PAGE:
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Upfronts season is upon us, and this year, ad-supported streaming services — which have historically taken a back seat to ad-free subscription platforms like Netflix — are stealing the show this year. But the ad-supported model faces plenty of challenges. In a recent survey conducted by The Harris Poll exclusively for Ad Age, we found that ad experiences can make or break  a show: most (65%) consumers agreed that they’d stop watching a show if shown too many ads. 

The key to a positive ad experience

So what makes for a positive ad experience? The survey found that context and timing are critical. In fact, an overwhelming majority of consumers (80%) said they’d prefer to see an ad before a show airs rather than during. And most consumers (61%) say they’d prefer seeing ads that are relevant to the show they’re watching — either in tone, theme or the types of products that are advertised. 

On the other hand ,seeing the show’s stars in the ad itself may be a step too far into ‘The Truman Show’ territory for most: only 48% said they’d want to see the ad featuring the stars of the show they’re watching. 

Consumers admit to tuning out ads when watching TV

By consumers’ own estimation, their engagement with ads is currently dubious at best — they’re not likely to make a purchase directly from an ad and they mostly multitask while the ads run: only 36% said they’d buy a product or service directly from an ad during a show.

The biggest challenge for ad-supported streaming platforms may be proving actual engagement with the ad spots they sell: a large majority of consumers (78%) say they multitask during commercial breaks, checking their phone or even channel surfing.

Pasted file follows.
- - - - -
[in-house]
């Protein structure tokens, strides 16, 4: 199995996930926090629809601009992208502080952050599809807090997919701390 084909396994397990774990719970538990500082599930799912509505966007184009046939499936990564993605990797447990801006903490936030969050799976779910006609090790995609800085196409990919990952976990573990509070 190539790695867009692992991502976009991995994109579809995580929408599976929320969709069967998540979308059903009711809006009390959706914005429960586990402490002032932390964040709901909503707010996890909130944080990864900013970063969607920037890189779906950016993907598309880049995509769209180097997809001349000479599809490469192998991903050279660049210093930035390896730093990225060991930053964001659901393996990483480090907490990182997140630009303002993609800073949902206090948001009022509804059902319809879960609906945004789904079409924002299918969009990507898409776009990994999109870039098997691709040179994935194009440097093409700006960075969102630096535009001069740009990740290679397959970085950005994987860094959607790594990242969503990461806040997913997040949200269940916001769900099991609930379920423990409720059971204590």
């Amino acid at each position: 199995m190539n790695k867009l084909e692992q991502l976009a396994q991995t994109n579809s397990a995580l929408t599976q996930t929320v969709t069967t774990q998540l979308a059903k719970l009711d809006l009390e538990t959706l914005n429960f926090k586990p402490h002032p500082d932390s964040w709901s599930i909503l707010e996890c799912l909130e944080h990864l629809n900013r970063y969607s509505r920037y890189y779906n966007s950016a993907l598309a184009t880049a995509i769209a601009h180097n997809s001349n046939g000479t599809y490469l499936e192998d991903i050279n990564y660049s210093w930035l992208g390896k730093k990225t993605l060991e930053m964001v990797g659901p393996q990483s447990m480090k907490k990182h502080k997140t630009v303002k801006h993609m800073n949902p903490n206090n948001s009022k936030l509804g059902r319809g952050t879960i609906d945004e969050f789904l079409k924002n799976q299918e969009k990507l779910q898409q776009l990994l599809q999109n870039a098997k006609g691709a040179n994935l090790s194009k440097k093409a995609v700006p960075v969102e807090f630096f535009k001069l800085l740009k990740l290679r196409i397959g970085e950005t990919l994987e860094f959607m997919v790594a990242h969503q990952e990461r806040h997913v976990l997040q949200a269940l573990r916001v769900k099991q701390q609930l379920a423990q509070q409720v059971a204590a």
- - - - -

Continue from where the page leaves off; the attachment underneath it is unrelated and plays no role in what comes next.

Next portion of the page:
Americans are willing to shell out for an ad-free streaming experience — but there’s a viable ad-supported alternative

The survey shows that most consumers are upgrading to ad-free experiences when the option is available to them:  

  • For live TV — e.g. Sling, Youtube TV, Hulu Live — 69% report having upgraded to an ad-free version.
  • For streaming services from cable or satellite providers — e.g. Xfinity Stream, DISH Anywhere — 65% report having upgraded to an ad-free version.
  • For streaming service from a specific channel or network — e.g. Discovery+, Peacock, HBO Max — 61% have upgraded to ad-free versions.
  • For on-demand streaming services — e.g. Hulu — 67% report having upgraded to an ad-free version.

While the findings may look stacked against ad-support streaming services, a potential solution emerged for creating a workable model for consumers and streaming services alike — by giving consumers more control over when they are shown ads.

As it turns out, 56% consumers say they would interact with an ad — by answering a survey or scanning a QR code for example — in exchange for an otherwise ad-free experience.

Methodology:

This survey was conducted online within the United States by The Harris Poll on behalf of Ad Age between May 18-19, 2021, among 1,075 U.S. adults ages 18 and older. This online survey is not based on a probability sample and therefore no estimate of theoretical sampling error can be calculated. Figures for age, sex, race/ethnicity, education, region and household income were weighted where necessary to bring them into line with their actual proportions in the population. Propensity score weighting was used to adjust for respondents’ propensity to be online. For more information on methodology, please contact Dami Rosanwo.

Download the full data tables here.

 

Lucas Strombeck

Author Lucas Strombeck

Lucas Strombeck manages public relations for The Harris Poll and its brand tracking software, Harris Poll Brand Platform. Drawing on his extensive background in data-driven storytelling, he works closely with Harris Poll researchers and media partners to connect the dots between consumer insights, market trends and headline news. Before joining The Harris Poll, Lucas was a senior manager at Walker Sands, where he led PR strategy for fast-growing B2B tech startups and SaaS companies -- primarily in the martech and ad tech space. He is a graduate of Cornell University’s College of Arts and Sciences.

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